Soon-to-be agreed European regulations have brought safer roads and fairer European competition closer, says leading trade body the Freight Transport Association (FTA).
Since 2007, FTA has been leading negotiations within various European institutions to influence EU Regulations, which cleared the first hurdle towards adoption yesterday (31 March).
Chris Yarsley, FTA's Road Freight, Enforcement and EU Affairs Manager, said:
“FTA has lobbied hard to ensure UK hauliers are not exposed to even greater levels of unfair competition in the domestic market. There seems to be a shared spirit of cooperation between countries, where enforcement agencies and operators are all keen to improve road safety and clampdown on rogue operators.”
Regulations will harmonise and tighten up road operator licensing and introduce new rules governing cabotage, the latter possibly coming into force as early as January 2010.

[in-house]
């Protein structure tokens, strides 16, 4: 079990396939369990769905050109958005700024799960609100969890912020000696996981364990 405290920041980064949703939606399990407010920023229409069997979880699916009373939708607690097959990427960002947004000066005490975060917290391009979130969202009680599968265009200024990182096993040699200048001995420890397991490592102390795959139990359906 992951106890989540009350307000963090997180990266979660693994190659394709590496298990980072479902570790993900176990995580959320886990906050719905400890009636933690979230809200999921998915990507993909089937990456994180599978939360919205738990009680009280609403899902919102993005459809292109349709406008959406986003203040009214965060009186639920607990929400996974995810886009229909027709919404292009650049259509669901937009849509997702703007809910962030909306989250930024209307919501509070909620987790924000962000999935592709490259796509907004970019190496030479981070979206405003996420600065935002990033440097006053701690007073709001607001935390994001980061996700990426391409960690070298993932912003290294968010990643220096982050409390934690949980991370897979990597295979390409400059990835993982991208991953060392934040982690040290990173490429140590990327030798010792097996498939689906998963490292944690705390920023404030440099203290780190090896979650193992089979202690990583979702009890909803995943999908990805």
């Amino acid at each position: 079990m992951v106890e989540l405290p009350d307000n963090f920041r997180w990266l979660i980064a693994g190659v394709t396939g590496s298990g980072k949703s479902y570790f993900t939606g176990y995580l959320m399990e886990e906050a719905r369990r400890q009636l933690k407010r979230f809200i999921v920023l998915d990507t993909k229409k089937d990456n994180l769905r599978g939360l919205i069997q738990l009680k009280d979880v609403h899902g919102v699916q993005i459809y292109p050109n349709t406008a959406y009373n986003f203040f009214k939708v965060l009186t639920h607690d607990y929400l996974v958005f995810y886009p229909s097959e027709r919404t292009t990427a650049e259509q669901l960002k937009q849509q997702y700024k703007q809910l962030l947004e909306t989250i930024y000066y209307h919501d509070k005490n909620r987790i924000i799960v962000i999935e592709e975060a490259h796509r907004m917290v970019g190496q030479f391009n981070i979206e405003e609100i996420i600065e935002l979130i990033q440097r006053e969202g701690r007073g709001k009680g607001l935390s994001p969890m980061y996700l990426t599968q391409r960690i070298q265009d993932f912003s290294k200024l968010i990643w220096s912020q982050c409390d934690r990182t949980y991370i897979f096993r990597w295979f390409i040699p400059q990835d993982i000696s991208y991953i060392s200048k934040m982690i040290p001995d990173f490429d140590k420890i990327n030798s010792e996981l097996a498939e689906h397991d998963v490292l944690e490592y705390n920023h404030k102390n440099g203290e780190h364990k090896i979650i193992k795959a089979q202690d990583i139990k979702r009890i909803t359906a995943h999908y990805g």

In the UK, roadside checks will be enforced by VOSA to ensure that foreign drivers are complying with the 3-journeys-in-7 days cabotage rule and are only operating on an ad hoc basis, and not by prearranged contract when in the UK. This will mean domestic work cannot be sub-contracted out to foreign operators so easily and will put the onus on drivers to prove that they are not engaged in 'permanent or continuous activity'.
The new 'Admission to the Occupation' Regulation that also forms part of this road transport package will improve operator standards across the EU and, for the first time, bring clearly defined responsibilities for Transport Managers in Europe. Crucially, it will see the electronic linking of national registers of road transport operators across all EU Member States. This will allow for offences committed outside the 'home' Member State to be reported back and be logged onto the Operator's licence history.
“Working with the DfT we have achieved a very good deal that will bring stricter standards for vehicle operators across Europe. No doubt the work needed to achieve interconnected database registers will be onerous and there are still a great many obstacles to overcome, but this should not divert us from our aim.
“What we now need is a long-term deal from our own government to address the massive fuel duty differential which makes UK companies less competitive than our continental neighbours.”